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Gloria Bell

Movie Review by Joan Ellis –

Gloria Bell

Gloria Bell is a provocative movie that is likely to stir women and bore men. For women it is a trigger to think about what it felt like after their last child had grown and left home – a time of new freedom that can carry great sadness for those who had been completely absorbed by roles they loved. As they stand newly free in their 50s, they face the challenge of figuring out their next life. They are standing in a chasm that is free of duty and empty of the love they had known.

Julianne Moore creates Gloria, a woman who has been single for fifteen years while raising her children to their adulthood. Now one is getting married and moving abroad and another is married with a spouse who is taking a break from him. As they leave, Gloria’s sadness is deep.

She tries repeatedly, and often wistfully, to help them but they don’t need help. One is marrying and moving to Spain with her new husband, one is raising his children while his wife is taking a respite from motherhood. She loves to dance and does it in a local bar, loves to sing and does it in her car but she is emotionally alone at too young an age. How can she, along with millions of mothers in that tough decade, fill the chasm?

She goes regularly to a familiar nightclub where she dances alone and is at peace. When Arnold (John Turturro) joins her at the bar, Gloria tells herself to like him, that he will fill the hole in her life. She does everything she can to love him, but the emptiness remains. A male view of this movie may well be that her sadness stems from the absence of a man. Not so. She is eaten by the vacuum left inside after spending two decades raising the children she loved.

Julianne Moore addresses all this by delivering the depth of those newly hollow years. Her Gloria wasn’t celebrating new freedom. She was looking for something deeper than that. She tries this and that – men, dancing, driving, exercise classes, friends, but nothing replaces the loss of what she had loved so much. She sings songs to her car radio. Where is that elevation she used to feel?

As a lover to Arnold, she still loves to dance and make love but her core never catches fire for the man himself. Each of them tries hard to make a second union work as they stumble over all the baggage each has brought.

Julianne Moore conveys all of this so convincingly that the movie may well help mothers who have the misfortune of being in their ‘50s before knowing all the good that can lie ahead. They can use the wisdom of their new age to design their new freedom – with men, with women, with career, with friends. Suddenly she sees that.

Film Critic : Joan Ellis
Film Title : Gloria Bell
Word Count : 496
Running Time : 1:42
Rating : R
Date : 31 March 2019

Ash is the Purest White

Movie Review by Joan Ellis –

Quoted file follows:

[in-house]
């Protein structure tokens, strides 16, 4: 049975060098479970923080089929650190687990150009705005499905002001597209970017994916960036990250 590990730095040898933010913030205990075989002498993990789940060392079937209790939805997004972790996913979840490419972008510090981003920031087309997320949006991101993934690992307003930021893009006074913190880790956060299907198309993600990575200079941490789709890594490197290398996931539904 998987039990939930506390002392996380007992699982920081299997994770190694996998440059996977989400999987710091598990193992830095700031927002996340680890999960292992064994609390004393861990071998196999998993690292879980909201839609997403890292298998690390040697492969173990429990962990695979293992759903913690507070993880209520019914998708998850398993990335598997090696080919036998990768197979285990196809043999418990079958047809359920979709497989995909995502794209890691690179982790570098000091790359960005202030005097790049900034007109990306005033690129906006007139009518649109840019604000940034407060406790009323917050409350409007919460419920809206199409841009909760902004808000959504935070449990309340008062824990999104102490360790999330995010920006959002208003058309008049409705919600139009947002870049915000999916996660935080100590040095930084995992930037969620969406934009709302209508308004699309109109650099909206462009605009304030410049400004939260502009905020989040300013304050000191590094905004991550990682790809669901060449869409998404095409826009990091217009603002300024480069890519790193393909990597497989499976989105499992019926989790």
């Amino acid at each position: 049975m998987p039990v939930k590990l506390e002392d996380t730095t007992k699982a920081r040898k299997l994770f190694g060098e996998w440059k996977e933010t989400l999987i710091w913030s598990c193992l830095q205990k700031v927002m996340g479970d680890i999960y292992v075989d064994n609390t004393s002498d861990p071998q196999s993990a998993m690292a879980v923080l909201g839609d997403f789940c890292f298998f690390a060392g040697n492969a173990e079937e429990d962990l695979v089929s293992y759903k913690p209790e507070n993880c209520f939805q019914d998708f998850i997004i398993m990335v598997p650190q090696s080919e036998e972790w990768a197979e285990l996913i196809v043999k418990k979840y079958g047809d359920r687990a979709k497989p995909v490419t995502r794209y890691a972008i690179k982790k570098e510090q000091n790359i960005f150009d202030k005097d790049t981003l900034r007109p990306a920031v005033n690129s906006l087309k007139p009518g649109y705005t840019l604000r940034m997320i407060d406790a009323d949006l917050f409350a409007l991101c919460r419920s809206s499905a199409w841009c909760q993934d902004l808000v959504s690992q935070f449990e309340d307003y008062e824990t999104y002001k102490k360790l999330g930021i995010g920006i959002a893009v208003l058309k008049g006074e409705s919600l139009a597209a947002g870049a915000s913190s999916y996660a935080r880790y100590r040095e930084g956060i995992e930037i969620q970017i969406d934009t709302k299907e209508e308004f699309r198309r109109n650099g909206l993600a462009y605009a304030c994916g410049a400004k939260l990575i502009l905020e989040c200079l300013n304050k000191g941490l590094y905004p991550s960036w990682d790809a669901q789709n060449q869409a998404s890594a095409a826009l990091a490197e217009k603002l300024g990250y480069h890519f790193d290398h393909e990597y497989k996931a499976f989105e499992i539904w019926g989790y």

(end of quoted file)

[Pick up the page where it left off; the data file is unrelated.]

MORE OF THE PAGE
Ash is the Purest White

Do go to Ash is the Purest White. Let’s look at the tough part of this new film that is earning excellent reviews from the pros. The Chinese language pulls our eyes to the running translations at the bottom of the screen. That means we miss some important facial expressions and quick behavioral actions that are key to the culture and dialogue of this very good movie.

Aside from those hurdles we see some grand acting by Tao Zhao as Qiao and Fan Liao as Bin. As we watch their tale unfold, we are given several parts of China as Qiao makes her way through a tough journey. Watching the behavior, the gestures, and the intermingling as the landscapes and cultures change becomes progressively interesting as we get to know the main characters.

Qiao and Bin are a couple who oversee a gang of crooks with their own set of principles that they apply harshly. We meet Qiao as she strides with confidence through the mob. Bin asks the mobsters only that they behave with decency toward each other. We are suddenly on the inside of this gang of crooks where guns are illegal and smoking is ever present.

When Ojao violates the legal system in a big way, she goes to jail for five years. On her release, she crosses the country again in search of Bin and hands us another chance to see a piece of China. As we follow her journey, we see differing cultures, writings, illustrations, habits. And yet they, and we as we watch, are all human beings figuring out their lives.

The differences between our cultures and theirs seem so great and yet here we all are on the same round earth, many countries touching others, citizens alike with similar bodies that allow us to function in like ways. It’s our brains, every single one different from every other, that make us individuals. But how is it that neighboring countries – Canada/America/Mexico here, or China/ Russia/North Korea there – live just steps across border lines and yet have thoroughly different cultures and languages?

That’s the fun of watching this movie. As we follow Qiao on her long journey through differing cultures, China seems new to us in every way and we are very lucky to have her as our strong, quiet guide. Actor Tao Zhao earns a big salute as she creates Qiao’s life. She is a fine actor who earns great credit for leading us through several Chinese cultures.

Our time with this film is filled with the details and behavior of those faraway cultures that linger far beyond our leaving the theater. Our guide has given us a tour of various Chinese lands as seen by a young woman searching without money for the man she loves. The surprising thing is that we need no more plot than that as we follow her. A salute to actor Tao Zhao and writer/director Zhanke Jia.

Film Critic : Joan Ellis
Film Title : Ash is the Purest White
Word Count : 496
Running Time: 2:16
Rating : R
Date : 24 April 2019

This review was posted on March 24, 2019, in Drama, Romance.